Lens-Artists Challenge: Curves

My many strolls around the Botanical Garden with camera in hand have given me many files to peruse for curves. The hard part was deciding which ones to showcase. To make the decision I evaluated the quality of the photograph, whether there was inherent beauty or interest, and the bottom-line-truth is that these are the ones I like best of all. They trigger fond memories and personal thoughts, some of which I will also share. Here are my gifts of curves and words.

The colors of this orchid drew me in, but I really enjoy how curvy they are and how the curves create ruffles.
This fond caught my eye because it was the only curved one within a cluster of straight spined fonds. It made me wonder what makes some parts of plants grow in unexpected ways. I shouldn’t project human attributes to plants, but it sure seems like it is leaning down to hear the whispered thoughts of the plant growing beneath. Maybe I need to do more leaning in to listen to what nature is telling me.
I fell in love the moment I saw this ornamental cabbage, I felt the excitement of finding a treasure while photographing it, and experienced the satisfaction of creation as I did some editing to make it look like what I remembered. What’s not to love about the ruffly curves, the freshness of rain drops, the purple veins. The only thing that could make this more beautiful is a little more photographer practice.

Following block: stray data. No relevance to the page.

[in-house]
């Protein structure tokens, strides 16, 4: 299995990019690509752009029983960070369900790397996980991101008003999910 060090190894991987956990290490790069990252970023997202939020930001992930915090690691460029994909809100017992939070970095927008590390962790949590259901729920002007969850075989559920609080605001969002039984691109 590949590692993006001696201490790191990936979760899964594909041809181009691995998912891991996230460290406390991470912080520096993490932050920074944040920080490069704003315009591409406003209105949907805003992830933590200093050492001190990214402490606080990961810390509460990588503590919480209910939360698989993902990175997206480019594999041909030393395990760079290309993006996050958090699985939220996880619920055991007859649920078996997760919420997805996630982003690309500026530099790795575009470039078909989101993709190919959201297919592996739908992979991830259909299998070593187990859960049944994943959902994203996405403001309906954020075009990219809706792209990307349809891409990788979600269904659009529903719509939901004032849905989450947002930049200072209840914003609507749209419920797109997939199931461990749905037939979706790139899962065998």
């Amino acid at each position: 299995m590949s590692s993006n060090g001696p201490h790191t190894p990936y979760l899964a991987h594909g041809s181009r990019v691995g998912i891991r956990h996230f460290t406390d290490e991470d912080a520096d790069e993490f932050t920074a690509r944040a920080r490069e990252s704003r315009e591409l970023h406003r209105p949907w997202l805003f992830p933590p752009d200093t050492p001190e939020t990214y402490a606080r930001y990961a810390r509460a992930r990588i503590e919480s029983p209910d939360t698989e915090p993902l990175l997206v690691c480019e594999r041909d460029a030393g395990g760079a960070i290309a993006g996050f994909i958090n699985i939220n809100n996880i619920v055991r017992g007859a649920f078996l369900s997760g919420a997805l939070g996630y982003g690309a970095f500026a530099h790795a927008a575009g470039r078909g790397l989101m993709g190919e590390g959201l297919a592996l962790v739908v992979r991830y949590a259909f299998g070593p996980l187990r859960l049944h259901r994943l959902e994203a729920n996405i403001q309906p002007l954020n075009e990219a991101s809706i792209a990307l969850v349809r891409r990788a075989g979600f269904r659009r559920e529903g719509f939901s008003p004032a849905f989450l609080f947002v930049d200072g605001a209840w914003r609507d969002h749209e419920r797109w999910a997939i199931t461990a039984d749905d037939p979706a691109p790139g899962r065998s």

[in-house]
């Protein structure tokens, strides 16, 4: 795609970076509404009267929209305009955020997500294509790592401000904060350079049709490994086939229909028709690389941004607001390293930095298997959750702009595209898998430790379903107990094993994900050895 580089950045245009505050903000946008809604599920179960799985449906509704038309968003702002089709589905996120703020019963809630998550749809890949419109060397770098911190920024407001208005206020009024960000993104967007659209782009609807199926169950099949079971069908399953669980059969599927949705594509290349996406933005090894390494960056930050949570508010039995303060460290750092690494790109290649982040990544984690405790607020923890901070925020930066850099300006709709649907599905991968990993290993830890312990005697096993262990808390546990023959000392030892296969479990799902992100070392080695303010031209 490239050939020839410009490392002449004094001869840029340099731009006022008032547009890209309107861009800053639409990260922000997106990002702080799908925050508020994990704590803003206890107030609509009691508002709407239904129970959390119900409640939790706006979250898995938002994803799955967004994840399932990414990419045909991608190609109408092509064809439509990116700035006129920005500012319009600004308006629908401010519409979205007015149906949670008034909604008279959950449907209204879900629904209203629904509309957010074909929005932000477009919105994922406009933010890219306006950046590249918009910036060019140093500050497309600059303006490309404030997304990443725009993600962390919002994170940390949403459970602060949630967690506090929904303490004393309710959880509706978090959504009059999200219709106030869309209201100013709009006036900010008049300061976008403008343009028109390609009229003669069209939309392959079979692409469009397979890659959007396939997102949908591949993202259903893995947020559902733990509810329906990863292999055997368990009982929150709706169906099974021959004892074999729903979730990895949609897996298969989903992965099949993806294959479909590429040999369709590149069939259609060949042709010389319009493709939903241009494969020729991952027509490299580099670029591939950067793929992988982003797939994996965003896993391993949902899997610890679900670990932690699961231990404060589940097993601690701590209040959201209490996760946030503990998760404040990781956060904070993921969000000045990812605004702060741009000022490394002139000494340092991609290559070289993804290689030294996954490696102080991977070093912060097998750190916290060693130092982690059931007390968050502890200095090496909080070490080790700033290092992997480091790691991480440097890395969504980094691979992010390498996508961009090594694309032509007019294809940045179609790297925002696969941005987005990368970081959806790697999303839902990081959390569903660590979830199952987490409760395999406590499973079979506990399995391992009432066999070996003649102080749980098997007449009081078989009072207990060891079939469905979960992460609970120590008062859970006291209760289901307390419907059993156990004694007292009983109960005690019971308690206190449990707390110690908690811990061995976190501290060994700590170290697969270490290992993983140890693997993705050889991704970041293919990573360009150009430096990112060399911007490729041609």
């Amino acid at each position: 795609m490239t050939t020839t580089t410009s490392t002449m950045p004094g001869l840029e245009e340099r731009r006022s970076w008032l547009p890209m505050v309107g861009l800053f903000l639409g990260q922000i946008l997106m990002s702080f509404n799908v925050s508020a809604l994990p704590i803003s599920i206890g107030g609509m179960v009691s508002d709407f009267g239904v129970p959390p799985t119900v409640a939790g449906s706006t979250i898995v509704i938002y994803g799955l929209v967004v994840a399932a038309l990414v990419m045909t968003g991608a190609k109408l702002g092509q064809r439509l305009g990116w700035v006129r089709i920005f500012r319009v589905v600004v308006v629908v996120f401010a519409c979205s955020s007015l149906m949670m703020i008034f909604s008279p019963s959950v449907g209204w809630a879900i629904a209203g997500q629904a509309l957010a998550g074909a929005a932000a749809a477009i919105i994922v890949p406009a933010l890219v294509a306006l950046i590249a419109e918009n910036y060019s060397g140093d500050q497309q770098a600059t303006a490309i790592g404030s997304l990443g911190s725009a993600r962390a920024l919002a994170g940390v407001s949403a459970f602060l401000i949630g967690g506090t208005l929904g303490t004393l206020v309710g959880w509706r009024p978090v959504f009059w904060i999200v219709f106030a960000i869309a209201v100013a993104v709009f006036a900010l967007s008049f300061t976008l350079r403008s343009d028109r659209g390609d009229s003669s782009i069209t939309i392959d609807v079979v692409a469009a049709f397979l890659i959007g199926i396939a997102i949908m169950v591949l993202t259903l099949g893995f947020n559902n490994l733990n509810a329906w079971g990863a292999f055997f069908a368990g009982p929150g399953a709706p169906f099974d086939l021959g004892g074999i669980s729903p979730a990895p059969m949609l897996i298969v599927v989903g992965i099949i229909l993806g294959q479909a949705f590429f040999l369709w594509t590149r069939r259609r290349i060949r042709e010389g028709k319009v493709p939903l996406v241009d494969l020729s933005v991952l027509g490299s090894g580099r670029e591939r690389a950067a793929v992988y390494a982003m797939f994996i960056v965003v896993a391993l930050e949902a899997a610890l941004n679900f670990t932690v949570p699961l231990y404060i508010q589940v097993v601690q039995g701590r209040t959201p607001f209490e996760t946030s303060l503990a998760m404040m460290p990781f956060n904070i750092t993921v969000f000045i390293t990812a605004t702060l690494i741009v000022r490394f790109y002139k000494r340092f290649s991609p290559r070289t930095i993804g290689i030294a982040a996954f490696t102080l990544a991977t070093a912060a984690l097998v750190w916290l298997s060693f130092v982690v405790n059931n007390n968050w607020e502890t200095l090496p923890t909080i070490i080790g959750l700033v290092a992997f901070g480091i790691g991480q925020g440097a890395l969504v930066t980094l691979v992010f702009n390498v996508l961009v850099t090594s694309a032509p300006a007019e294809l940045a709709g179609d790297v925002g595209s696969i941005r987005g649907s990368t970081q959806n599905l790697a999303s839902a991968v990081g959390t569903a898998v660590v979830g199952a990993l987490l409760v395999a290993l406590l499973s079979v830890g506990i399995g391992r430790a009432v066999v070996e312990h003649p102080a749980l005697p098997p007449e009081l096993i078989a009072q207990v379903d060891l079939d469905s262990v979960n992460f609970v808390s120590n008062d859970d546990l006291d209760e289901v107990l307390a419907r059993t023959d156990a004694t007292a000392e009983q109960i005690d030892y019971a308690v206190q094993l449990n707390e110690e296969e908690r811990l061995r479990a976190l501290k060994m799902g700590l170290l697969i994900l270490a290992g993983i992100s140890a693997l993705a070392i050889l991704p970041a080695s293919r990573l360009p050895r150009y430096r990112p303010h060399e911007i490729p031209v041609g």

We are moving ever closer to the time when we will be moving back to Michigan so… Where the mind goes so does my search of files. I love how the soft fall/early winter light hits the gentle curves of grasses going to seed.
We were camping along Lake Superior last summer when a storm came through, creating big waves. Waves are just water that is curving over itself so I searched my files for a good crop of a wave in action.
The waves grabbed my full attention and it was only after I felt I had more than enough photographs of the waves that I turned around and saw the beautiful curve of the grasses in the stiff wind. Gee whiz, how lucky that I found a reason to take even more photographs.